Recently, we argued for for a 1P (for Product), not 4P, approach to marketing. It’s stirred a lively online debate, with lots of insightful and constructive feedback and criticism and food for thought. It will require a book, not a single blog post, to answer everyone, but we’ve addressed some of the key points raised in the discussion.
We are saying that in an increasingly transparent, digitally empowered economy, where everyone potentially can know everything, companies can no longer use the other three P’s (Price, Promotion, and Place) to gain a long-term competitive advantage. These P’s, in other words, are becoming strategically less significant; they are still valuable, just less so than they used to be, and they don’t provide any long-term edge. The three other P’s don’t go away but are reduced to a level of importance where a ton of other P’s reside: People, Process, Passion, Physical evidence.
And this doesn’t mean that they will disappear anytime soon. It doesn’t mean that smart promotion, intelligent pricing, and good distribution (or the combination of all three) cannot make a (short-term) difference. But it does mean that companies that want to remain competitive in a digital economy will need to reduce what they spend on the three P’s and instead reallocate resources toward the remaining P–the product, which we define in the broadest possible sense. Part of the critique fails to take into account the hierarchy among the 3Ps, which have become tactical activities, i.e., shortsighted, narrowly defined, and purely operational.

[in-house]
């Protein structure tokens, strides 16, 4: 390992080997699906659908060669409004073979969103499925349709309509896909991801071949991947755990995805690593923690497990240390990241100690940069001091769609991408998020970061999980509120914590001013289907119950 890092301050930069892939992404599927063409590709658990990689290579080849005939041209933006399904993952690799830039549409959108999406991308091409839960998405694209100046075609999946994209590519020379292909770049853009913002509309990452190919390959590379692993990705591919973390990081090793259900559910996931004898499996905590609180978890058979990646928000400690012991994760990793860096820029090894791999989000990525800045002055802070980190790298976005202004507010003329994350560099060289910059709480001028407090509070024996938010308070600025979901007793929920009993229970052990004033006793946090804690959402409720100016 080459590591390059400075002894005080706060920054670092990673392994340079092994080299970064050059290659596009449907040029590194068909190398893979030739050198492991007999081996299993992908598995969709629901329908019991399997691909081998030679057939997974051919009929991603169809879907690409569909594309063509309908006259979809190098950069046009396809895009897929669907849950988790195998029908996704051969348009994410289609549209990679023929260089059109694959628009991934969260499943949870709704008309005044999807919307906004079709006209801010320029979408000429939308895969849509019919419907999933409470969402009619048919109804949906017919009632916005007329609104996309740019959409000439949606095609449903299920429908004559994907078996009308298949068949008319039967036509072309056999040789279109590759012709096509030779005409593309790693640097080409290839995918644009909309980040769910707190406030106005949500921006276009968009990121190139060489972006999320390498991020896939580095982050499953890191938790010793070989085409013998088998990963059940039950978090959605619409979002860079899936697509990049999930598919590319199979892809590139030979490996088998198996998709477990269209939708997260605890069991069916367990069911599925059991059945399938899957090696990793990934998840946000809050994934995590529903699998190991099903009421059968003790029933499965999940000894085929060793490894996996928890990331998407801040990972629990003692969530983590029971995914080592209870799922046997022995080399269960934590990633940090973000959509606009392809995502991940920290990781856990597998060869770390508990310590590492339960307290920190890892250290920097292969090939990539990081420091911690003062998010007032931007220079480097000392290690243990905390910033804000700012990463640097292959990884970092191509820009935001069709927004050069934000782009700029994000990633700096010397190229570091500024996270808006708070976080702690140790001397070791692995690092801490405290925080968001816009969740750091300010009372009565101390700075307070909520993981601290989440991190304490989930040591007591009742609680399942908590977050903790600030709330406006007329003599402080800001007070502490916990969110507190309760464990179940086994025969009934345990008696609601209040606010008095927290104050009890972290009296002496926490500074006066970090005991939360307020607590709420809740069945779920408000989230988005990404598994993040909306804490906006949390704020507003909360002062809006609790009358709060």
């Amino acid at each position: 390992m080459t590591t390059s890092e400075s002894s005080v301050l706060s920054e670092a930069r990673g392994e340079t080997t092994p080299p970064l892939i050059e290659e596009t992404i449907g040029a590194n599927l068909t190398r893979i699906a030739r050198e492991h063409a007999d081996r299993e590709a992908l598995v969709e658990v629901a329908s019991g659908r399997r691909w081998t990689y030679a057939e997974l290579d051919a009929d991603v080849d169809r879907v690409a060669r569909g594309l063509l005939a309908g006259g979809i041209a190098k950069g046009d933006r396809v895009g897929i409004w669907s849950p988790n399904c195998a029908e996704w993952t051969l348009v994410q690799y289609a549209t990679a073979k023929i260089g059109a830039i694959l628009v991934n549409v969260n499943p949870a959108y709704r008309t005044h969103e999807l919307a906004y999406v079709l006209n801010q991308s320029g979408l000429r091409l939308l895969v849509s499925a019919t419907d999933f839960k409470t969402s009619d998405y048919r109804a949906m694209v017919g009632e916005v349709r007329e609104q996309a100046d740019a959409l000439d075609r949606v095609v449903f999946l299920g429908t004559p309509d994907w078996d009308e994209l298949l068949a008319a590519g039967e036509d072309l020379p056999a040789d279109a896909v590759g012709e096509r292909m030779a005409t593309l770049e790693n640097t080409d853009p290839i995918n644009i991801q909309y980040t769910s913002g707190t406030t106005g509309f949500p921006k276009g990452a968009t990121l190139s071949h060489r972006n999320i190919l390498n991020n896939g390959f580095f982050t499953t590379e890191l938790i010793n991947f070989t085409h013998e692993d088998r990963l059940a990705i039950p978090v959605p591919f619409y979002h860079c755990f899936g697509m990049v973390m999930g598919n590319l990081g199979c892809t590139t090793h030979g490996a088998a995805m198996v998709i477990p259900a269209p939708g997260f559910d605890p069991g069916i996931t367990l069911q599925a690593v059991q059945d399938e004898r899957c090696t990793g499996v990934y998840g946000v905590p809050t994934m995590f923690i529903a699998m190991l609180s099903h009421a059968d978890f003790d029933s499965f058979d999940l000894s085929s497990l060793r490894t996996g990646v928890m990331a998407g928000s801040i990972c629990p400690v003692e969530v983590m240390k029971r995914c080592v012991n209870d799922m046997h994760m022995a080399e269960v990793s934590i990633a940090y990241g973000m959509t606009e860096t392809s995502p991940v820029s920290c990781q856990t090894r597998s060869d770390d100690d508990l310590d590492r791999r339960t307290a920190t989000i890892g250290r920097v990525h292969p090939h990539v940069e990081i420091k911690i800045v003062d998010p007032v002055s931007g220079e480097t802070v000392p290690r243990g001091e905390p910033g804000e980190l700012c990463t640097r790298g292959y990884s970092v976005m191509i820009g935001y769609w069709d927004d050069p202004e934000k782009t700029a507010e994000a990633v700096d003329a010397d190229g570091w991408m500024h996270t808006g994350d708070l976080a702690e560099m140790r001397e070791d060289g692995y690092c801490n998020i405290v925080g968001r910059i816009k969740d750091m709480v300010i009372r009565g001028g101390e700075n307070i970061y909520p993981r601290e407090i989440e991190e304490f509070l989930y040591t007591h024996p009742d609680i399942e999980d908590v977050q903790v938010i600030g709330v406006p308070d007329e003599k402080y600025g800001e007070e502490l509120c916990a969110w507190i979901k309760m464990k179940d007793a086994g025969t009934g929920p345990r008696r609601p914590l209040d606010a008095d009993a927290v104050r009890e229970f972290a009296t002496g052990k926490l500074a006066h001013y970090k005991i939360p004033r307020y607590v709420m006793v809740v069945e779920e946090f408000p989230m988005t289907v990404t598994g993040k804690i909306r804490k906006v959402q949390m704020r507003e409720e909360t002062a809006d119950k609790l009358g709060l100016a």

The 1P idea is in its infancy and still doesn’t apply to all business in all industries. Many B2B industries, for instance, still remain unaffected by the digital changes. And more important, much of of digital revolution hasn’t happened yet. But as the mobile revolution catapults the economy into a new phase of digital development, we believe that more and more businesses will have to learn this lesson.
Let’s revisit the three 3P’s one by one. Promotion is the one P whose importance is clearly diminishing. Yes, as many have pointed out, even though Google did and continues to do a lot of PR, it relied on word of mouth and obviously search-engine optimization, which in fact is Google’s business model. But what is interesting about all these forms of promotion is that they, compared to, say, successful TV ad campaigns from the past, are predicated on the existence of a great product. People only recommend products they feel strongly about. PR is hard without something interesting to say. And a site’s position in Google rankings is based on how many hits it gets, which is a reflection of how valuable and interesting it is. Even paid ad words are structured according to relevance and popularity. The promotions of today are nothing without a great offer to back it up.
The decreasing importance of promotions in a digital economy explains the so-called $50 Billion Gap between what companies actually spend online and what they should if they were following the metrics of “old media.” It also explains why Apple can build the world’s leading brand in by devoting only $5.5 billion (out of its 2010 revenue of $65 billion revenue) to sales and marketing, whereas Microsoft spends more than three times as much, $17 billion out of a total revenue of $62 billion and still has a weak, unexciting brand.